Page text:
Influenced by filmmaking, Steven Chun’s works study the concept of time and motion. Traditionally, a film is a linear narration and the action occurs in front of a scene or location. In his work, Chun breaks away from film parameters and places the animation behind a still shot where spoken words become text metaphors. Over a period of days or weeks, he photographs and documents each stoke, eventually creating a stop animation which can consist of more than 500 frames over several image plates. He presents the idea that life’s animation comes from within and at times, masked by an outer persona. In addition, one cannot return to a previous moment in life but must adapt to ever-changing circumstances.
In the process, Steven Chun bridges traditional art techniques with new technology. From the traditional use of pastels and acrylics on paper (plates), his abstract expressionistic shapes are reassembled into digital images. Once inputed into a digital camera, the traditional medium is left behind and the art takes on new life with new interpretation. The process reminds us about the loss of time and inevitable change. The first frame represents a moment in which the physical subject will no longer be the same and the last frame represents the end of its existence into an object-less, digital form.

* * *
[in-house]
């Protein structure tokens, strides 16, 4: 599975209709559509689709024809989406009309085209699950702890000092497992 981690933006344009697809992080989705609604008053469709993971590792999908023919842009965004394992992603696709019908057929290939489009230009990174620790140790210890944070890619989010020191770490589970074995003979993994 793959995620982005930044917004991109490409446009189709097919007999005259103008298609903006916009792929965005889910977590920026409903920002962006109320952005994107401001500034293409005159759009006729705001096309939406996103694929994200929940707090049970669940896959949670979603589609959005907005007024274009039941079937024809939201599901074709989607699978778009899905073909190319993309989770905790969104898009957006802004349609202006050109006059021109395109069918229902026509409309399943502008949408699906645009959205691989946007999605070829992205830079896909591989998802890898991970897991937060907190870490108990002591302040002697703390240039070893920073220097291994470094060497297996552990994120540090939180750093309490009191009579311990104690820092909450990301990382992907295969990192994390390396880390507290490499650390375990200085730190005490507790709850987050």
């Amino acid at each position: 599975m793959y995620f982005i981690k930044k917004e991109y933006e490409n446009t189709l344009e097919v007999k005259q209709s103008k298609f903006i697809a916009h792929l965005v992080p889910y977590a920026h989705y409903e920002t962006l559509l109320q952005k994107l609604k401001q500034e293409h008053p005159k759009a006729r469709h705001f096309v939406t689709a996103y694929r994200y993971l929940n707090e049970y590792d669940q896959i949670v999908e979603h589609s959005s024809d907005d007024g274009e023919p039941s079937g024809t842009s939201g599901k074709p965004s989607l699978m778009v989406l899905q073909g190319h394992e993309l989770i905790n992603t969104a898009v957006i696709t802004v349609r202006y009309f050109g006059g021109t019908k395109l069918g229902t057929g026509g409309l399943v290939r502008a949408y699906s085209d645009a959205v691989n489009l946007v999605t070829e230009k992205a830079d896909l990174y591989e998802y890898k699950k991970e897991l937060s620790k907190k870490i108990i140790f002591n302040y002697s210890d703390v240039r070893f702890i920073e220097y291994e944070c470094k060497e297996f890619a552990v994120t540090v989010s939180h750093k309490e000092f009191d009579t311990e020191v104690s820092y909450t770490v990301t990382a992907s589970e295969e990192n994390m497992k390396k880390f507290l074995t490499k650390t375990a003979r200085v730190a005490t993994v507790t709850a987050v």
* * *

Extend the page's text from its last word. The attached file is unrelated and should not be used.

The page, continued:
Moving between the canvas or paper and the mounted camera, a dynamic relationship is created. When looking into the eyepiece and LCD display, the art compositions and colors take on new characteristics . Perhaps the digital representation or simply the physical movement back and forth influence the next stroke, which in turns affects the overall animation. It becomes less important about the the individual stroke, rather than how each stroke will relate to the next in succession. Once again, time and motion become essential factors.